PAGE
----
[Suk’-lâng (“headhunter hat”)]


[Suk’-lâng (“headhunter hat”)]
Botnoc Igorot people (northern Luzon)
“Before 1916”
Suk’-lâng woven basket-work hat, crafted with rattan, red bamboo, brass wire, and plant fiber. Decorated with animal tooth, hair, and army pin.

Made by the Bontoc Igorot people.

Previously in the Kirby Hall of Civil Rights Museum collection.

This hat was worn by most pueblos in the Bontoc culture area. Starting at age six or seven, the Bontoc Igorot men begin to wear the suk’-lâng. The suk’-lâng is worn by long-haired men on the back of the head and held in place by the string that sits across the forehead, covered by hair. When it rains, the hat continues to be worn, though covered by another rain-resistant hat.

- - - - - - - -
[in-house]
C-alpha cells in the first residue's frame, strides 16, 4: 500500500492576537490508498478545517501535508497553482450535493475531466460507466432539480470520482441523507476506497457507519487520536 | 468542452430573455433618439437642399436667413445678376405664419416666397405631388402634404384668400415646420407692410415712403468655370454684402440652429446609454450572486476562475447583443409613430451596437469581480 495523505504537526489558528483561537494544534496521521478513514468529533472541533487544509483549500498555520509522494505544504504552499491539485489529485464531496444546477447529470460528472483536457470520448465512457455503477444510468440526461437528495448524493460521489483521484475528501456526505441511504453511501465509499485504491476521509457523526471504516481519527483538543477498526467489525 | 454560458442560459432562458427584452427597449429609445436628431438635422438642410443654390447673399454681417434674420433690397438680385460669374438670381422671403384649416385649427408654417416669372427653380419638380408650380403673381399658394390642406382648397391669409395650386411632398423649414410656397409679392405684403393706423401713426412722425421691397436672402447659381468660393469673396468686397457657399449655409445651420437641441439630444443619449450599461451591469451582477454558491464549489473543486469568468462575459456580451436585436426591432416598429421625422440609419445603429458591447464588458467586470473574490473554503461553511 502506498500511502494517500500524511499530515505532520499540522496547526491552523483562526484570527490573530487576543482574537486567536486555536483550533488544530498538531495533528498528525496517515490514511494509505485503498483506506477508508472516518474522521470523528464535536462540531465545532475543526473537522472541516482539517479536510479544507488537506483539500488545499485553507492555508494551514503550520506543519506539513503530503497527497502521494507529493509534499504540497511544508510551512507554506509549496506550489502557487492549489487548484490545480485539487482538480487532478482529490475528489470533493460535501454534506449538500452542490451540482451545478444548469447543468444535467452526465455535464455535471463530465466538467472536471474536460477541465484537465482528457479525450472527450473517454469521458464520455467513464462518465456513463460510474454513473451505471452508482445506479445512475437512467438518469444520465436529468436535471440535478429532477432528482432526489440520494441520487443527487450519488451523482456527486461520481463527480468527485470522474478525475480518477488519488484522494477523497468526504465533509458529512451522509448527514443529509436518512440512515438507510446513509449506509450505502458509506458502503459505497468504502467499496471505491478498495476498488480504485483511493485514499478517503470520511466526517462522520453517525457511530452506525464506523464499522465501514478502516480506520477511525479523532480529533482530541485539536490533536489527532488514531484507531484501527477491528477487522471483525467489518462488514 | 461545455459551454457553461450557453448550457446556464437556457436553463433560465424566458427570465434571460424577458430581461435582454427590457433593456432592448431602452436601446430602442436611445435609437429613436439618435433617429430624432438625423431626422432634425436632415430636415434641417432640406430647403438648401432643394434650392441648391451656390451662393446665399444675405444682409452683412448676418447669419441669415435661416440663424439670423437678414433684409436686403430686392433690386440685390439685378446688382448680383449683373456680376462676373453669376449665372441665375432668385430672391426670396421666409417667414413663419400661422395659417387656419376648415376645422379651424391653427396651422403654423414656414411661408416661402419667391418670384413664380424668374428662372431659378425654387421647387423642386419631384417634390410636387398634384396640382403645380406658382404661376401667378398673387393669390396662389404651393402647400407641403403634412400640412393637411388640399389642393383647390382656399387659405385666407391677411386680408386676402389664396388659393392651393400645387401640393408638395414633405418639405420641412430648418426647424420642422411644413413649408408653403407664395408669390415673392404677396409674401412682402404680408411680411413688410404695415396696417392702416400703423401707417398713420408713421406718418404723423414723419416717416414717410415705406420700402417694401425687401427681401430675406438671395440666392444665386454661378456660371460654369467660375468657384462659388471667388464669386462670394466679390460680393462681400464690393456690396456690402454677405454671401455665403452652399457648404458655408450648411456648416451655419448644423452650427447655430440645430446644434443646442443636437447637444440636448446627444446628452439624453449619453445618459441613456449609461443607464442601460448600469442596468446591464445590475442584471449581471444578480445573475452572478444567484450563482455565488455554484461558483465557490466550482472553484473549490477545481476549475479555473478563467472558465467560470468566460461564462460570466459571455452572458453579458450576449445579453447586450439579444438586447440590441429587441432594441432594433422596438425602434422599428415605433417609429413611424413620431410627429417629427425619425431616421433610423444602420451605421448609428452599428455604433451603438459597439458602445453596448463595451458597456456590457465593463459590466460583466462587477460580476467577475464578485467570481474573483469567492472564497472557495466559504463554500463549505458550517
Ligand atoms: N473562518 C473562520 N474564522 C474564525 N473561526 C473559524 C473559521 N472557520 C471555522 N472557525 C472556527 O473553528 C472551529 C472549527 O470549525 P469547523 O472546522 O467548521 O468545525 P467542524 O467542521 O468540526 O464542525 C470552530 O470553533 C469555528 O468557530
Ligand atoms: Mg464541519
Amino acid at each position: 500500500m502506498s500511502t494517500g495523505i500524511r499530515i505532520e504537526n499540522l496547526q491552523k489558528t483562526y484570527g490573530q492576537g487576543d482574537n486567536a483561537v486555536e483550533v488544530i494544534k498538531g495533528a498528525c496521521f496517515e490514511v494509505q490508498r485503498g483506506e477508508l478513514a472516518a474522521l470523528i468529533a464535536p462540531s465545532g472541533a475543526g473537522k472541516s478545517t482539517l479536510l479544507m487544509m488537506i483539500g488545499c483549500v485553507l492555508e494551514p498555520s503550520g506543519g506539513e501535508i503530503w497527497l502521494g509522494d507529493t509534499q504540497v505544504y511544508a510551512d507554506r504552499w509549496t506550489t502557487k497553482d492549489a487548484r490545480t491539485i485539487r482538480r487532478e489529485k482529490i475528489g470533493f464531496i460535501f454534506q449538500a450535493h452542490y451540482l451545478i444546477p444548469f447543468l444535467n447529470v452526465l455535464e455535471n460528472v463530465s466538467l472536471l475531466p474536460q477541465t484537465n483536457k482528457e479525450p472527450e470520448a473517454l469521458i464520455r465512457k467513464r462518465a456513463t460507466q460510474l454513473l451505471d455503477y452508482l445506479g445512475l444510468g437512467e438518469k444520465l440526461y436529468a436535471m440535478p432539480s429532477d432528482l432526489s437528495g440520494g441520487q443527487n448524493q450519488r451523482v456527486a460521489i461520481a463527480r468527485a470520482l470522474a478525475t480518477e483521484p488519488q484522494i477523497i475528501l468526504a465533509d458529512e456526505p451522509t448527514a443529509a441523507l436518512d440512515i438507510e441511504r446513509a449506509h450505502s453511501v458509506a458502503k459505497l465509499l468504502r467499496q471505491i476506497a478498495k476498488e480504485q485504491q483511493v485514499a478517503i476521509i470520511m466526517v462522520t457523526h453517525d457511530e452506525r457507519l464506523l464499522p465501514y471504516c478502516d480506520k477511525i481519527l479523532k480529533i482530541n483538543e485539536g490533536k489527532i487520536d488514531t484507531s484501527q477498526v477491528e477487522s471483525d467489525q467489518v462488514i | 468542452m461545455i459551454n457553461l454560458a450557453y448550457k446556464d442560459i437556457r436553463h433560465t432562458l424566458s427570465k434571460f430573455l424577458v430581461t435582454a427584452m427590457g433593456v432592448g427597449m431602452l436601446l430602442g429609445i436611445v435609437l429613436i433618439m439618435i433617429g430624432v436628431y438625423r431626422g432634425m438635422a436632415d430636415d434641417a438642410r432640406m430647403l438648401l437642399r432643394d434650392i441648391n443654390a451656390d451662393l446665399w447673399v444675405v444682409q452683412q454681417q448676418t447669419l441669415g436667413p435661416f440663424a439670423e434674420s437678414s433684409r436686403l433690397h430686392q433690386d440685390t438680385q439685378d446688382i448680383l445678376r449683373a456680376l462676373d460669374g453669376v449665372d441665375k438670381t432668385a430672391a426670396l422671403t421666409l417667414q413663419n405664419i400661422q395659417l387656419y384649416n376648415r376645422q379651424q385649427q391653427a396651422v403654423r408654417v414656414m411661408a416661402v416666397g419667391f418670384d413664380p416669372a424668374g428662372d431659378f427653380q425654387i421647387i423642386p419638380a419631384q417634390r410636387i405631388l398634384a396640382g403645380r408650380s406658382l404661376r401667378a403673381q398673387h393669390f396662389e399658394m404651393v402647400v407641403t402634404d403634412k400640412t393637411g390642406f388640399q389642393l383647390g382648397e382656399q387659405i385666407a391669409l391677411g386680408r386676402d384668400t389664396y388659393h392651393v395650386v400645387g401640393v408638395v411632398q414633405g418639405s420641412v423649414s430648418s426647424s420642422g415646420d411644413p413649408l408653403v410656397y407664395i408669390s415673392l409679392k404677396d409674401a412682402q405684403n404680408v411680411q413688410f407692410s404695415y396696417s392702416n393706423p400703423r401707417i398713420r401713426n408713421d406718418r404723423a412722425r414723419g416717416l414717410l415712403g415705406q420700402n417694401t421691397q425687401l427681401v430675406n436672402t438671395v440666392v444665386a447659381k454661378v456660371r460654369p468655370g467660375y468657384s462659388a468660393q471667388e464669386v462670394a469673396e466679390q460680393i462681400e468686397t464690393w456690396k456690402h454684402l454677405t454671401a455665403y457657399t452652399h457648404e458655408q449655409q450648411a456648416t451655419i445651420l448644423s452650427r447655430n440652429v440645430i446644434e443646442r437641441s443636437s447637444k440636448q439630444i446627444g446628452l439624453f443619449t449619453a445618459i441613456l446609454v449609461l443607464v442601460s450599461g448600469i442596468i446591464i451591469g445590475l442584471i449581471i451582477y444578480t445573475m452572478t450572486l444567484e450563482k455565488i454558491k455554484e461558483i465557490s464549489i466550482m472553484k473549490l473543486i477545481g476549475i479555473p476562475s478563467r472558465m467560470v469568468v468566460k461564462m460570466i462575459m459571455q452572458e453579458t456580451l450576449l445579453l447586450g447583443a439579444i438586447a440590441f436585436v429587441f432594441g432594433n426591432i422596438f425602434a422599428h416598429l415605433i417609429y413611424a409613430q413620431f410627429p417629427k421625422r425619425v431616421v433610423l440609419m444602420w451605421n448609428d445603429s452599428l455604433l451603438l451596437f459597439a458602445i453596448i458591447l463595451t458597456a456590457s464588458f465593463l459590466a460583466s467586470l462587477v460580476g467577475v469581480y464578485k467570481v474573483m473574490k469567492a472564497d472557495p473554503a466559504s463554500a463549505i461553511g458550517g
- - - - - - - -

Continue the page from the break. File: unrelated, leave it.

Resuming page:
Men would use the hat as storage, putting their pipes, tobacco, and matches inside to carry with them. Some hats are decorated with various materials such as animal teeth, pear shells, human hair, army buttons, and brass wire, but a typical hat is unadorned.

The suk-lâng indicated a man’s status in society. It can convey marital status, ally or enemy, or if the wearer is a successful hunter of men.
In copyright
Special Collections and College Archives, Lafayette College, Easton, PA.
Bibliographic Citation
Unknown artist, Suk’-lâng, n.d., plant fiber, rattan, red bamboo, brass wire, animal tooth, hair, army pin. Special Collections and College Archives, Lafayette College, Easton, PA.

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